UAE

The United Arab Emirates Is Obsessed With Happiness

The oil-rich Gulf state tops the list of Arab countries in the Global Happiness Index for the fourth time in a row

UAE
You'd be happy too if your police car was a Ferrari — REUTERS
Mar 20, 2017 at 11:34 AM ET

The United Arab Emirates marks the International Day of Happiness besting other Arab countries on the Global Happiness Index for the fourth time in a row. The oil-rich nation in the Persian Gulf was ranked 21st in 2017’s list, which is topped by Norway, Denmark, Iceland and Switzerland. The top ten was rounded out by Finland, the Netherlands, Canada, New Zealand, Australia and Sweden.

The U.S. was 14th, and the United Kingdom was 19th. After the U.A.E, the next Arab nation was Qatar, at 35. The index ranks countries on factors that include GDP, social support, life expectancy and the freedom to make life choices, among others.

Promoting happiness has become part of the official mandate of the Emirati government which last year established its own Ministry for Happiness. Over the weekend, Sheikh Mohammed bin Rashid Al Maktoum, the Vice-President and Prime Minister of the UAE announced the establishment of a World Happiness Council “to support international goals to standardise happiness as a measure of development, as we are doing in the UAE.”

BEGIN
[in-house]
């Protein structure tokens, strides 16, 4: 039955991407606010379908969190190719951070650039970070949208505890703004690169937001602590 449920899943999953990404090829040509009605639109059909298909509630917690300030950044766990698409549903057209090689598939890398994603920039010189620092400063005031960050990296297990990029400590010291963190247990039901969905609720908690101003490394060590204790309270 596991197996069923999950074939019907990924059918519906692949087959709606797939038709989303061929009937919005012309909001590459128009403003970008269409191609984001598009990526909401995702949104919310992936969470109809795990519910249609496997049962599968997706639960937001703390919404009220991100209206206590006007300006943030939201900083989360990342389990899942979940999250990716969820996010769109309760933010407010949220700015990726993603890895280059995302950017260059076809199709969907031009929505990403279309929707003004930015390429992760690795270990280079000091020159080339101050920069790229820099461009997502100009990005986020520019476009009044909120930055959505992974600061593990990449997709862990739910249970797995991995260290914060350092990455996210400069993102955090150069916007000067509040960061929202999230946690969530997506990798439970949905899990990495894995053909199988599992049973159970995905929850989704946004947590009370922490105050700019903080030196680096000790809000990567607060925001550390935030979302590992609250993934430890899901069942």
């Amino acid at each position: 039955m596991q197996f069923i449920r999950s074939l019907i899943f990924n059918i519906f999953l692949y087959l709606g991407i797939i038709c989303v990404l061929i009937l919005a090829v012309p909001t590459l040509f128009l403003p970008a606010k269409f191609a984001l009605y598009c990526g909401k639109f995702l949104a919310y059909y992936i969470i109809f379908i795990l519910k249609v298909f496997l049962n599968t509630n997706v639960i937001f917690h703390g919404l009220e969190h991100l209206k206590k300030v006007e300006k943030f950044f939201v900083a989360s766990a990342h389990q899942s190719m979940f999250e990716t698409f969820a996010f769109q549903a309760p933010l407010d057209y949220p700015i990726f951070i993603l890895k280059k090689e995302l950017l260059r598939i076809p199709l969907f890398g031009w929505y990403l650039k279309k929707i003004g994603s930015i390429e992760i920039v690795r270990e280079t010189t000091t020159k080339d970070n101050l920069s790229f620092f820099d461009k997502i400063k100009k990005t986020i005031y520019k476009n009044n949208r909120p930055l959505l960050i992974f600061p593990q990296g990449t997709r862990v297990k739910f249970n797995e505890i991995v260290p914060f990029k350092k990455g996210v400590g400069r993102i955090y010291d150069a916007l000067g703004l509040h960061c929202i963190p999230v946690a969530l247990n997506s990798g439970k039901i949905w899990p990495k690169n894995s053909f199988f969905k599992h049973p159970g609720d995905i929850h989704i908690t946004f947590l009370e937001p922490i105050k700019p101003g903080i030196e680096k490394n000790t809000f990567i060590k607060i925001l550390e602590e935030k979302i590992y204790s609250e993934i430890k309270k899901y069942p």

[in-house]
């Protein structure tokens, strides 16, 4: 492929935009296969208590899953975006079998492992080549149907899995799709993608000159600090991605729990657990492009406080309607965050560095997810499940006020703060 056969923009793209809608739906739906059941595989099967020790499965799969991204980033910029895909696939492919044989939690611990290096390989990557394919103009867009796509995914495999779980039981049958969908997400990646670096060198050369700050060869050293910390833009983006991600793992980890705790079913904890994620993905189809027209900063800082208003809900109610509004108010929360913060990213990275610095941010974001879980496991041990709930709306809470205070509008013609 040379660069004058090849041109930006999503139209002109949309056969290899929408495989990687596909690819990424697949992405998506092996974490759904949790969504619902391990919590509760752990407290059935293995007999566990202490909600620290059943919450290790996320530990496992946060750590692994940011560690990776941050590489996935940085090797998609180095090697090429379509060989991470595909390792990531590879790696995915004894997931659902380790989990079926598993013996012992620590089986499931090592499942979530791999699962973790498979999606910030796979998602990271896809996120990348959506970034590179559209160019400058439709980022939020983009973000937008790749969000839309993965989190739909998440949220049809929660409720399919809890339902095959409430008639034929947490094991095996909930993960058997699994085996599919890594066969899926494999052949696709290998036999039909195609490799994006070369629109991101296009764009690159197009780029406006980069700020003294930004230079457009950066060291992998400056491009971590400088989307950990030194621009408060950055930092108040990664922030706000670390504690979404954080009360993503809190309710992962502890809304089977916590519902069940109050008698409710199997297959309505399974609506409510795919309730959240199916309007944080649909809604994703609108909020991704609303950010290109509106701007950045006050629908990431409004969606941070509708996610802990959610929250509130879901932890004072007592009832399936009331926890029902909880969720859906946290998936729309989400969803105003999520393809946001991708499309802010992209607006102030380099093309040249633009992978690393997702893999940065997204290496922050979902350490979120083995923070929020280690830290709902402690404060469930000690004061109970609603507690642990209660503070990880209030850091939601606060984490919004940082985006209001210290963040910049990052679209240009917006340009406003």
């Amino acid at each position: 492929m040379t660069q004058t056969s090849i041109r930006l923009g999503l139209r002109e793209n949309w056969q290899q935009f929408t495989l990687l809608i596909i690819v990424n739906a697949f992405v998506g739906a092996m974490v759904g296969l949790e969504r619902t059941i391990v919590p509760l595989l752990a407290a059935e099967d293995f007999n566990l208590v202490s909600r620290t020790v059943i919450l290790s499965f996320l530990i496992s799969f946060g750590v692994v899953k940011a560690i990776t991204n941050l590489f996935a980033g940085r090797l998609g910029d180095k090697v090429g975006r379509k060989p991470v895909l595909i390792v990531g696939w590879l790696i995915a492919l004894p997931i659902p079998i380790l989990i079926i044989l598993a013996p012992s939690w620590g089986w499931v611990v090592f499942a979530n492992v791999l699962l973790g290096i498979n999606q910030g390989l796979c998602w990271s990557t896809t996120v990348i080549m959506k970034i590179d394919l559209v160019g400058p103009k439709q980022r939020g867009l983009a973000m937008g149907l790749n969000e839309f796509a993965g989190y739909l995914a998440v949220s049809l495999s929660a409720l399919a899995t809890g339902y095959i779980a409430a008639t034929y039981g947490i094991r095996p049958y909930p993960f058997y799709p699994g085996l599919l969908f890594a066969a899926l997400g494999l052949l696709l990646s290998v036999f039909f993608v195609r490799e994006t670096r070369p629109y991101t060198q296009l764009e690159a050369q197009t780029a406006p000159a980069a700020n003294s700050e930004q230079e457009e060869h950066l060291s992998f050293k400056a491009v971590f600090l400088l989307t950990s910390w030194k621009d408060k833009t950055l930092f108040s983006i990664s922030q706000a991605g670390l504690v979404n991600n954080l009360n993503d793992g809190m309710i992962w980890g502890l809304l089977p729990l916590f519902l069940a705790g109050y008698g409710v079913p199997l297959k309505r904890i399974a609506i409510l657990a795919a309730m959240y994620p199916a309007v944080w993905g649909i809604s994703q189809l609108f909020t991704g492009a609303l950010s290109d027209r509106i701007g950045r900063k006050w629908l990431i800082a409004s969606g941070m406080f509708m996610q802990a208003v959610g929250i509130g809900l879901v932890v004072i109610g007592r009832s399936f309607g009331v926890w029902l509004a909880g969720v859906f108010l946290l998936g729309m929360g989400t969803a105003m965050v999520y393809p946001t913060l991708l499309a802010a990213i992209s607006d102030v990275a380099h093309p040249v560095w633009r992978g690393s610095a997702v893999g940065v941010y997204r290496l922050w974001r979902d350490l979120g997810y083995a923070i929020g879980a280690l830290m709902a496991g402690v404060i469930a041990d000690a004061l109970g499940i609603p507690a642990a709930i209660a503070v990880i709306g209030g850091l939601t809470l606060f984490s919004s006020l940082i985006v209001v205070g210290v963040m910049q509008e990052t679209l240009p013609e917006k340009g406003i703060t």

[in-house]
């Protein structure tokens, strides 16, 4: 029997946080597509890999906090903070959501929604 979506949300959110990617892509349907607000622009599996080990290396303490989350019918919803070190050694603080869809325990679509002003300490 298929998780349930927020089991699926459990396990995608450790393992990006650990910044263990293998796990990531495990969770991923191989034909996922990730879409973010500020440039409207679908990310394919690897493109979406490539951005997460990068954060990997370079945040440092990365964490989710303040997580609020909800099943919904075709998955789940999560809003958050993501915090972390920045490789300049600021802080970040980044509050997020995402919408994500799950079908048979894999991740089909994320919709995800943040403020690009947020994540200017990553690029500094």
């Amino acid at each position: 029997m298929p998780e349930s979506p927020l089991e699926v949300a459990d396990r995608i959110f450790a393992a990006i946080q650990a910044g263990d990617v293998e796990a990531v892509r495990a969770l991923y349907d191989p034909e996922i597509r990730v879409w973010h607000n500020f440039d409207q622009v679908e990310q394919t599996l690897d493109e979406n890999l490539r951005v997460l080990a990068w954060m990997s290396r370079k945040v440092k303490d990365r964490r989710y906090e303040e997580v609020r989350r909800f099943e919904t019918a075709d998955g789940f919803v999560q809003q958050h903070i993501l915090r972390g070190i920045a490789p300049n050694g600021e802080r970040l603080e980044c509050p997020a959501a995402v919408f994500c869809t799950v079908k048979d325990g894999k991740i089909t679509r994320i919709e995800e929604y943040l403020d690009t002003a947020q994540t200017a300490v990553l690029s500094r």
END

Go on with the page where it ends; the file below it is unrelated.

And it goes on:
According to the Emirates’ News Agency, al Maktoum stressed that “happiness is a good contagion, and we want the peoples of the world to be affected by it, to enjoy its goodness.” The council will receive administrative support from the UN Sustainable Development Solutions Network and would convene twice a year, focusing on “health, education, environment, personal happiness, happy cities and community standards for happiness.”

The hashtags for the International Day of Happiness are the top trending topics in social media across the Emirates, both in Arabic () and English (). Social media accounts posted images showing government institutions holding activities for the occasion with yellow smiley face balloons. Local schools posted pictures of children holding signs of saying “I’m happy,” “I’m cheerful,” and “Happiness is giving.”

Translation: “We searched for the happiness and found it in the smiles of our children. Happiness is a way of life”

Official and unofficial accounts praised Emirati leaders calling them “happiness makers” and said the royal family was “the secret to our happiness.” One tweeted: “Thankful I am in the Emirates.”

Social media users uploaded images showing local authorities had translated the name of one of Dubai’s streets al-Saada (‘happiness’) into English.